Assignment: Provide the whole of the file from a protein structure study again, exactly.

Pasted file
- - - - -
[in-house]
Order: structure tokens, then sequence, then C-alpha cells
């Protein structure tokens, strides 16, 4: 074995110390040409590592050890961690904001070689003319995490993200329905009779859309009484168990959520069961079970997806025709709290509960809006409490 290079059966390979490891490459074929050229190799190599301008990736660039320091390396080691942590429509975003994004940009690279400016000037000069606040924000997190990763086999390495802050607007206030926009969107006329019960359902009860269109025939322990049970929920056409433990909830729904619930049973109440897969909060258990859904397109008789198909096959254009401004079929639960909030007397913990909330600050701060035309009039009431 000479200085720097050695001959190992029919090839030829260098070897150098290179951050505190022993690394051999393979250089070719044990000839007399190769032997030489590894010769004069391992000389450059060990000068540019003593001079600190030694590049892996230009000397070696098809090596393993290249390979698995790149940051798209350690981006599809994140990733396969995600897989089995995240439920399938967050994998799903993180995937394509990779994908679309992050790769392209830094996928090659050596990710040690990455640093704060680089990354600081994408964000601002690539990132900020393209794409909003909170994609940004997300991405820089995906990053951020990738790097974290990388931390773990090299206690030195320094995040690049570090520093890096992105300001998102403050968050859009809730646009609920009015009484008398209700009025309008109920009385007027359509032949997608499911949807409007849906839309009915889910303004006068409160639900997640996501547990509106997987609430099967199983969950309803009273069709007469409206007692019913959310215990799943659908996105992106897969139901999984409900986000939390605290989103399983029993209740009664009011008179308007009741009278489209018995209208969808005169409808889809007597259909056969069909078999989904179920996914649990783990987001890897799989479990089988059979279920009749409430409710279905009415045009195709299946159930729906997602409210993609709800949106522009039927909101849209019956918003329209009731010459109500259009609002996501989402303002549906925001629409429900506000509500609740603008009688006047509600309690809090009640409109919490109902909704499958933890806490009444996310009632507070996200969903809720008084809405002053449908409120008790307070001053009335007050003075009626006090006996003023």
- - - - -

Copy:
[in-house]
Order: structure tokens, then sequence, then C-alpha cells
């Protein structure tokens, strides 16, 4: 074995110390040409590592050890961690904001070689003319995490993200329905009779859309009484168990959520069961079970997806025709709290509960809006409490 290079059966390979490891490459074929050229190799190599301008990736660039320091390396080691942590429509975003994004940009690279400016000037000069606040924000997190990763086999390495802050607007206030926009969107006329019960359902009860269109025939322990049970929920056409433990909830729904619930049973109440897969909060258990859904397109008789198909096959254009401004079929639960909030007397913990909330600050701060035309009039009431 000479200085720097050695001959190992029919090839030829260098070897150098290179951050505190022993690394051999393979250089070719044990000839007399190769032997030489590894010769004069391992000389450059060990000068540019003593001079600190030694590049892996230009000397070696098809090596393993290249390979698995790149940051798209350690981006599809994140990733396969995600897989089995995240439920399938967050994998799903993180995937394509990779994908679309992050790769392209830094996928090659050596990710040690990455640093704060680089990354600081994408964000601002690539990132900020393209794409909003909170994609940004997300991405820089995906990053951020990738790097974290990388931390773990090299206690030195320094995040690049570090520093890096992105300001998102403050968050859009809730646009609920009015009484008398209700009025309008109920009385007027359509032949997608499911949807409007849906839309009915889910303004006068409160639900997640996501547990509106997987609430099967199983969950309803009273069709007469409206007692019913959310215990799943659908996105992106897969139901999984409900986000939390605290989103399983029993209740009664009011008179308007009741009278489209018995209208969808005169409808889809007597259909056969069909078999989904179920996914649990783990987001890897799989479990089988059979279920009749409430409710279905009415045009195709299946159930729906997602409210993609709800949106522009039927909101849209019956918003329209009731010459109500259009609002996501989402303002549906925001629409429900506000509500609740603008009688006047509600309690809090009640409109919490109902909704499958933890806490009444996310009632507070996200969903809720008084809405002053449908409120008790307070001053009335007050003075009626006090006996003023």